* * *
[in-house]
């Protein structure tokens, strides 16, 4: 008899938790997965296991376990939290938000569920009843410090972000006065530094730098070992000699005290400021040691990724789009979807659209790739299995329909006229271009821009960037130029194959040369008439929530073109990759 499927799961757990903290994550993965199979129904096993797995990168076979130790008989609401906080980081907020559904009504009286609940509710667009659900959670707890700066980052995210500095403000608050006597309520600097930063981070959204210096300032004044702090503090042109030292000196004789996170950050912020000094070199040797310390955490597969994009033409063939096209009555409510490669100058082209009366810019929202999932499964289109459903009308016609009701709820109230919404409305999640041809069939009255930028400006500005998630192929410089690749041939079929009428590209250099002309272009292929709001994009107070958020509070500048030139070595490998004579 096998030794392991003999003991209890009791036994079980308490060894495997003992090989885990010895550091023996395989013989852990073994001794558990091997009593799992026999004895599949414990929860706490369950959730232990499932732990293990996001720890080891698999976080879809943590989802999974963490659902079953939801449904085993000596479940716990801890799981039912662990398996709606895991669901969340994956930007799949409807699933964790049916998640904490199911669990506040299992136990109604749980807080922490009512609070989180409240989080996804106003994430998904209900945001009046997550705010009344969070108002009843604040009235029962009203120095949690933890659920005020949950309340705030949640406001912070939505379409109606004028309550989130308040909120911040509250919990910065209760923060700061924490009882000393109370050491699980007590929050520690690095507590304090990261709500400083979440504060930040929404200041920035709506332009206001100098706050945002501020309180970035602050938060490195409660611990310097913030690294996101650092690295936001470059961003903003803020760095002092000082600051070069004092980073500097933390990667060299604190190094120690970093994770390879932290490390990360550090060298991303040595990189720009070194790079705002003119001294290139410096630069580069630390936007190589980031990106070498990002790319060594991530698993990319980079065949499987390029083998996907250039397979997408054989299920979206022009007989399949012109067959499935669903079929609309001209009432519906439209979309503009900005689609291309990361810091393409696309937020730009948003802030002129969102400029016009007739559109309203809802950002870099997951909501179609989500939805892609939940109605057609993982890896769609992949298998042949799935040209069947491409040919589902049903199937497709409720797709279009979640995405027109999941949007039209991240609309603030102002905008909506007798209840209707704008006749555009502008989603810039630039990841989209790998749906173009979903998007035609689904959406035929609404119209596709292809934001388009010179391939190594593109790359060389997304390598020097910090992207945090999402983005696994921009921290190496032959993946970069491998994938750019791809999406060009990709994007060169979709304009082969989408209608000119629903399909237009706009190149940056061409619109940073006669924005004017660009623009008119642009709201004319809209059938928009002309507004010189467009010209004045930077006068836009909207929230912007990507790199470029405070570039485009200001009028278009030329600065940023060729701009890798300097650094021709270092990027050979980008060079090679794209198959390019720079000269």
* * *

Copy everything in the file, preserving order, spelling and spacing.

[in-house]
């Protein structure tokens, strides 16, 4: 008899938790997965296991376990939290938000569920009843410090972000006065530094730098070992000699005290400021040691990724789009979807659209790739299995329909006229271009821009960037130029194959040369008439929530073109990759 499927799961757990903290994550993965199979129904096993797995990168076979130790008989609401906080980081907020559904009504009286609940509710667009659900959670707890700066980052995210500095403000608050006597309520600097930063981070959204210096300032004044702090503090042109030292000196004789996170950050912020000094070199040797310390955490597969994009033409063939096209009555409510490669100058082209009366810019929202999932499964289109459903009308016609009701709820109230919404409305999640041809069939009255930028400006500005998630192929410089690749041939079929009428590209250099002309272009292929709001994009107070958020509070500048030139070595490998004579 096998030794392991003999003991209890009791036994079980308490060894495997003992090989885990010895550091023996395989013989852990073994001794558990091997009593799992026999004895599949414990929860706490369950959730232990499932732990293990996001720890080891698999976080879809943590989802999974963490659902079953939801449904085993000596479940716990801890799981039912662990398996709606895991669901969340994956930007799949409807699933964790049916998640904490199911669990506040299992136990109604749980807080922490009512609070989180409240989080996804106003994430998904209900945001009046997550705010009344969070108002009843604040009235029962009203120095949690933890659920005020949950309340705030949640406001912070939505379409109606004028309550989130308040909120911040509250919990910065209760923060700061924490009882000393109370050491699980007590929050520690690095507590304090990261709500400083979440504060930040929404200041920035709506332009206001100098706050945002501020309180970035602050938060490195409660611990310097913030690294996101650092690295936001470059961003903003803020760095002092000082600051070069004092980073500097933390990667060299604190190094120690970093994770390879932290490390990360550090060298991303040595990189720009070194790079705002003119001294290139410096630069580069630390936007190589980031990106070498990002790319060594991530698993990319980079065949499987390029083998996907250039397979997408054989299920979206022009007989399949012109067959499935669903079929609309001209009432519906439209979309503009900005689609291309990361810091393409696309937020730009948003802030002129969102400029016009007739559109309203809802950002870099997951909501179609989500939805892609939940109605057609993982890896769609992949298998042949799935040209069947491409040919589902049903199937497709409720797709279009979640995405027109999941949007039209991240609309603030102002905008909506007798209840209707704008006749555009502008989603810039630039990841989209790998749906173009979903998007035609689904959406035929609404119209596709292809934001388009010179391939190594593109790359060389997304390598020097910090992207945090999402983005696994921009921290190496032959993946970069491998994938750019791809999406060009990709994007060169979709304009082969989408209608000119629903399909237009706009190149940056061409619109940073006669924005004017660009623009008119642009709201004319809209059938928009002309507004010189467009010209004045930077006068836009909207929230912007990507790199470029405070570039485009200001009028278009030329600065940023060729701009890798300097650094021709270092990027050979980008060079090679794209198959390019720079000269």